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Human Colorectal Cancer from the Perspective of Mouse Models

Institute of Molecular Genetics of the Czech Academy of Sciences, Videnska 1083, 142 20 Prague, Czech Republic
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Genes 2019, 10(10), 788; https://doi.org/10.3390/genes10100788
Received: 20 August 2019 / Revised: 25 September 2019 / Accepted: 8 October 2019 / Published: 11 October 2019
(This article belongs to the Special Issue Animal Modeling in Cancer)
Colorectal cancer (CRC) is a heterogeneous disease that includes both hereditary and sporadic types of tumors. Tumor initiation and growth is driven by mutational or epigenetic changes that alter the function or expression of multiple genes. The genes predominantly encode components of various intracellular signaling cascades. In this review, we present mouse intestinal cancer models that include alterations in the Wnt, Hippo, p53, epidermal growth factor (EGF), and transforming growth factor β (TGFβ) pathways; models of impaired DNA mismatch repair and chemically induced tumorigenesis are included. Based on their molecular biology characteristics and mutational and epigenetic status, human colorectal carcinomas were divided into four so-called consensus molecular subtype (CMS) groups. It was shown subsequently that the CMS classification system could be applied to various cell lines derived from intestinal tumors and tumor-derived organoids. Although the CMS system facilitates characterization of human CRC, individual mouse models were not assigned to some of the CMS groups. Thus, we also indicate the possible assignment of described animal models to the CMS group. This might be helpful for selection of a suitable mouse strain to study a particular type of CRC. View Full-Text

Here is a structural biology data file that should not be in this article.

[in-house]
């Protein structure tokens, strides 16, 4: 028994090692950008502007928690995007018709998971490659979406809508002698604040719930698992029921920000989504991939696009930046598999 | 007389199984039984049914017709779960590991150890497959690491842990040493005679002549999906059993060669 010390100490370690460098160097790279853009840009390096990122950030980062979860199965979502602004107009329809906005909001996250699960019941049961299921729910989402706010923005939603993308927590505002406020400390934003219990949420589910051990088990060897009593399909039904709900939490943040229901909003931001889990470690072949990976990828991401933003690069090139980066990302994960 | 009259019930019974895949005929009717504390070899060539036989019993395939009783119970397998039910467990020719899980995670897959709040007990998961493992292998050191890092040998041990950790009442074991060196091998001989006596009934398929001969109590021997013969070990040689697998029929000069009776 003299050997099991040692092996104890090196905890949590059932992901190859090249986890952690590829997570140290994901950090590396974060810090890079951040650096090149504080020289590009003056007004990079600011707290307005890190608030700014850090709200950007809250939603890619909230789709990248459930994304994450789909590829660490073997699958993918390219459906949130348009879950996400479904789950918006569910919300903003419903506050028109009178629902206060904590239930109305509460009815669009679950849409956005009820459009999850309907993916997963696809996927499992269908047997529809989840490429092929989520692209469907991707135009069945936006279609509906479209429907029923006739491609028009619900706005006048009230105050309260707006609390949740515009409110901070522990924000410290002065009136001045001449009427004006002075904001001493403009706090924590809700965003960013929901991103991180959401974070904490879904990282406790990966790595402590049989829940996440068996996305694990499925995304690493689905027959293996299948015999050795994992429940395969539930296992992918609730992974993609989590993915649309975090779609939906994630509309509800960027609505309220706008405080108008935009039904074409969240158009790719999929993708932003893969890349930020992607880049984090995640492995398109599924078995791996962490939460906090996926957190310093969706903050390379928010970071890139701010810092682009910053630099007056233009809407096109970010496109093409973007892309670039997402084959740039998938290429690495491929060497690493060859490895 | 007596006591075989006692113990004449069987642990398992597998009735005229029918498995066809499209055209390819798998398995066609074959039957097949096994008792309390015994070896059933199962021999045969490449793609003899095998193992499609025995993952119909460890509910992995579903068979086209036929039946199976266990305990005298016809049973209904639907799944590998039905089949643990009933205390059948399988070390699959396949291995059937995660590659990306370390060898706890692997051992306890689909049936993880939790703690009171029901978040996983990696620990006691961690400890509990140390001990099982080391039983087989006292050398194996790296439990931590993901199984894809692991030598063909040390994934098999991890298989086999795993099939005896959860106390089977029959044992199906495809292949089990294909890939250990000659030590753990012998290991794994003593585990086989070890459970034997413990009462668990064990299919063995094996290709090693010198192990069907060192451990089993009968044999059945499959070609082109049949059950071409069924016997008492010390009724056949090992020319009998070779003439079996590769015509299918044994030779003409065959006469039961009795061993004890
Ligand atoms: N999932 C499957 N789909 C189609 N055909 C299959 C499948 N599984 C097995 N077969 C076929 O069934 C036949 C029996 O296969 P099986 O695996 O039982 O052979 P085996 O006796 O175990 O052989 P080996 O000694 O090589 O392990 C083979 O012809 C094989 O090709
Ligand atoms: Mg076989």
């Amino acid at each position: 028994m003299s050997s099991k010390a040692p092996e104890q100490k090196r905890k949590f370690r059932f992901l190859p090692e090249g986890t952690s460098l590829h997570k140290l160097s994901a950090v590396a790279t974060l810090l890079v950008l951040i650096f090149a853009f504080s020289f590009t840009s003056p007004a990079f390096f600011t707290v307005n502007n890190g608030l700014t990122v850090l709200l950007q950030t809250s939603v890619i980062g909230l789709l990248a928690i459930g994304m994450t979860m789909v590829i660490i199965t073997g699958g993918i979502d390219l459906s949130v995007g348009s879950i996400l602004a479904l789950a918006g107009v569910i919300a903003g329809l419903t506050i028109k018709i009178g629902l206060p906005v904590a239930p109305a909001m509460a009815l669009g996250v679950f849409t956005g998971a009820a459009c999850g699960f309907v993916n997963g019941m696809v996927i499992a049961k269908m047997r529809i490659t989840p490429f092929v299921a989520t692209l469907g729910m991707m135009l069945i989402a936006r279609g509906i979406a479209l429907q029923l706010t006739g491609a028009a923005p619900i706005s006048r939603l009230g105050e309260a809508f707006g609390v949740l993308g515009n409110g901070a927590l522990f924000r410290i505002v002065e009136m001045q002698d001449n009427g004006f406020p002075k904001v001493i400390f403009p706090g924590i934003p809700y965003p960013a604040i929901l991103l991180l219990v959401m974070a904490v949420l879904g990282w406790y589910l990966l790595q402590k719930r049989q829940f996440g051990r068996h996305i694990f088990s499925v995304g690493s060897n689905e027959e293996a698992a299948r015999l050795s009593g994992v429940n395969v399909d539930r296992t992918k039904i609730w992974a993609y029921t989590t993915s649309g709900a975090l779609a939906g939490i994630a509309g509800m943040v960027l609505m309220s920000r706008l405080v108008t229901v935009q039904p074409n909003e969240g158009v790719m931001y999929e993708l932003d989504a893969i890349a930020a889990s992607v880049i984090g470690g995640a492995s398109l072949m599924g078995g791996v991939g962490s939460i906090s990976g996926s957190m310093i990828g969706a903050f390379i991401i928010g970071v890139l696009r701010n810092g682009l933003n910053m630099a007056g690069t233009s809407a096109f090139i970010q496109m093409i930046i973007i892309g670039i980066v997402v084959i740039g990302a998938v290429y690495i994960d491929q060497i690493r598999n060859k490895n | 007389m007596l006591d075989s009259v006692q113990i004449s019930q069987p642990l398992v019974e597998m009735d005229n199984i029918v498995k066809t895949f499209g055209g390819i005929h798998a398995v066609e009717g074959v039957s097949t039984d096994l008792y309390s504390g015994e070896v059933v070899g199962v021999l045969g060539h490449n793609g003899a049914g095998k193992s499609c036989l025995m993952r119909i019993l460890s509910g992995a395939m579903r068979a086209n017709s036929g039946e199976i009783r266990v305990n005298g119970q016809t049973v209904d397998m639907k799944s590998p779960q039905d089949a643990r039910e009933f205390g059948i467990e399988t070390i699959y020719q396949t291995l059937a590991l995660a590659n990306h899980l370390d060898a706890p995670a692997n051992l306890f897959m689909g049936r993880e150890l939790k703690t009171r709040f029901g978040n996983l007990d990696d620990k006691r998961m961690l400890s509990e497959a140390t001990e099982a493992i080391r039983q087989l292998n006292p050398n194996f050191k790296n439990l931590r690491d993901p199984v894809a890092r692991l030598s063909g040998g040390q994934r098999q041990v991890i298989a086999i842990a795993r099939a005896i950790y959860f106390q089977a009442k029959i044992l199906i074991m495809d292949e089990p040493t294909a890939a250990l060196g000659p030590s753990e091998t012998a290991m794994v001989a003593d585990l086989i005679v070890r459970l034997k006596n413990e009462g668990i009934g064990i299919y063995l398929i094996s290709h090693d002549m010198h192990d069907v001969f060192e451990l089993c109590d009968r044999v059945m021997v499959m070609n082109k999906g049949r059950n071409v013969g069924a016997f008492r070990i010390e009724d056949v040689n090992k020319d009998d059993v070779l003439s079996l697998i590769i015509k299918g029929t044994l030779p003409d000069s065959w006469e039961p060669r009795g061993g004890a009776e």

Keywords: carcinoma; consensus molecular subtypes; intestine; oncogenes; signaling cascades; tumor suppressors; tumorigenesis carcinoma; consensus molecular subtypes; intestine; oncogenes; signaling cascades; tumor suppressors; tumorigenesis
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Stastna, M.; Janeckova, L.; Hrckulak, D.; Kriz, V.; Korinek, V. Human Colorectal Cancer from the Perspective of Mouse Models. Genes 2019, 10, 788.

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